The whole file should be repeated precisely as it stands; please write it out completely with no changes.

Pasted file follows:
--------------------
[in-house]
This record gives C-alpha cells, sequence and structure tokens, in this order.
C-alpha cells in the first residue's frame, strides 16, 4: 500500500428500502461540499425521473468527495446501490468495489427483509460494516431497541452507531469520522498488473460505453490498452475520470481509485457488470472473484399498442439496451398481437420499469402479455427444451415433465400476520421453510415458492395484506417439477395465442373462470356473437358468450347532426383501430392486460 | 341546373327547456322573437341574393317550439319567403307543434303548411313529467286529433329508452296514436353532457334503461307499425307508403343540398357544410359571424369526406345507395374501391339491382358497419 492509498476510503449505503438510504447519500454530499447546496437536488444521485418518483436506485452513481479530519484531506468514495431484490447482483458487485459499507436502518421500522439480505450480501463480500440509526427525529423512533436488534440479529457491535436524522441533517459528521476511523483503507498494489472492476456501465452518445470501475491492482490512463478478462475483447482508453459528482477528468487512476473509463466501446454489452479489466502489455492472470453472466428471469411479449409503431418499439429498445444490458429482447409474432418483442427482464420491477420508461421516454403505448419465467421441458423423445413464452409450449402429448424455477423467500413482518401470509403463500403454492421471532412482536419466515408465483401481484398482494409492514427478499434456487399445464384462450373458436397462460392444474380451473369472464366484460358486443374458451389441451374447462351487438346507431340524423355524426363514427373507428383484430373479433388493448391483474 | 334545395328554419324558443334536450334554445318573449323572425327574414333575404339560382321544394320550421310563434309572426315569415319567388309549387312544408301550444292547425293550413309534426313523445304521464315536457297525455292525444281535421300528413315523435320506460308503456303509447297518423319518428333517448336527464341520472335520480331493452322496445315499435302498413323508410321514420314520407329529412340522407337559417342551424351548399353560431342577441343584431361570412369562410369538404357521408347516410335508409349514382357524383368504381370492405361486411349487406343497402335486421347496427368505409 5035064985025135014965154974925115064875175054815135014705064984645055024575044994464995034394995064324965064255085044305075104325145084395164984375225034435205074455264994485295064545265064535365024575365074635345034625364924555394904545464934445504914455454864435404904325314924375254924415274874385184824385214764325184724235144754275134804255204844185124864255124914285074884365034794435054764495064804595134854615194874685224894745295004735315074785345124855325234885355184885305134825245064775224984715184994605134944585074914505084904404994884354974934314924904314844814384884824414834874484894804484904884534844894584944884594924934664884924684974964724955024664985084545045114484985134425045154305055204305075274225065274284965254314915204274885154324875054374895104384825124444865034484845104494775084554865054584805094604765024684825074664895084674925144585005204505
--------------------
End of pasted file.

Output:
[in-house]
This record gives C-alpha cells, sequence and structure tokens, in this order.
C-alpha cells in the first residue's frame, strides 16, 4: 500500500428500502461540499425521473468527495446501490468495489427483509460494516431497541452507531469520522498488473460505453490498452475520470481509485457488470472473484399498442439496451398481437420499469402479455427444451415433465400476520421453510415458492395484506417439477395465442373462470356473437358468450347532426383501430392486460 | 341546373327547456322573437341574393317550439319567403307543434303548411313529467286529433329508452296514436353532457334503461307499425307508403343540398357544410359571424369526406345507395374501391339491382358497419 492509498476510503449505503438510504447519500454530499447546496437536488444521485418518483436506485452513481479530519484531506468514495431484490447482483458487485459499507436502518421500522439480505450480501463480500440509526427525529423512533436488534440479529457491535436524522441533517459528521476511523483503507498494489472492476456501465452518445470501475491492482490512463478478462475483447482508453459528482477528468487512476473509463466501446454489452479489466502489455492472470453472466428471469411479449409503431418499439429498445444490458429482447409474432418483442427482464420491477420508461421516454403505448419465467421441458423423445413464452409450449402429448424455477423467500413482518401470509403463500403454492421471532412482536419466515408465483401481484398482494409492514427478499434456487399445464384462450373458436397462460392444474380451473369472464366484460358486443374458451389441451374447462351487438346507431340524423355524426363514427373507428383484430373479433388493448391483474 | 334545395328554419324558443334536450334554445318573449323572425327574414333575404339560382321544394320550421310563434309572426315569415319567388309549387312544408301550444292547425293550413309534426313523445304521464315536457297525455292525444281535421300528413315523435320506460308503456303509447297518423319518428333517448336527464341520472335520480331493452322496445315499435302498413323508410321514420314520407329529412340522407337559417342551424351548399353560431342577441343584431361570412369562410369538404357521408347516410335508409349514382357524383368504381370492405361486411349487406343497402335486421347496427368505409 5035064985025135014965154974925115064875175054815135014705064984645055024575044994464995034394995064324965064255085044305075104325145084395164984375225034435205074455264994485295064545265064535365024575365074635345034625364924555394904545464934445504914455454864435404904325314924375254924415274874385184824385214764325184724235144754275134804255204844185124864255124914285074884365034794435054764495064804595134854615194874685224894745295004735315074785345124855325234885355184885305134825245064775224984715184994605134944585074914505084904404994884354974934314924904314844814384884824414834874484894804484904884534844894584944884594924934664884924684974964724955024664985084545045114484985134425045154305055204305075274225065274284965254314915204274885154324875054374895104384825124444865034484845104494775084554865054584805094604765024684825074664895084674925144585005204505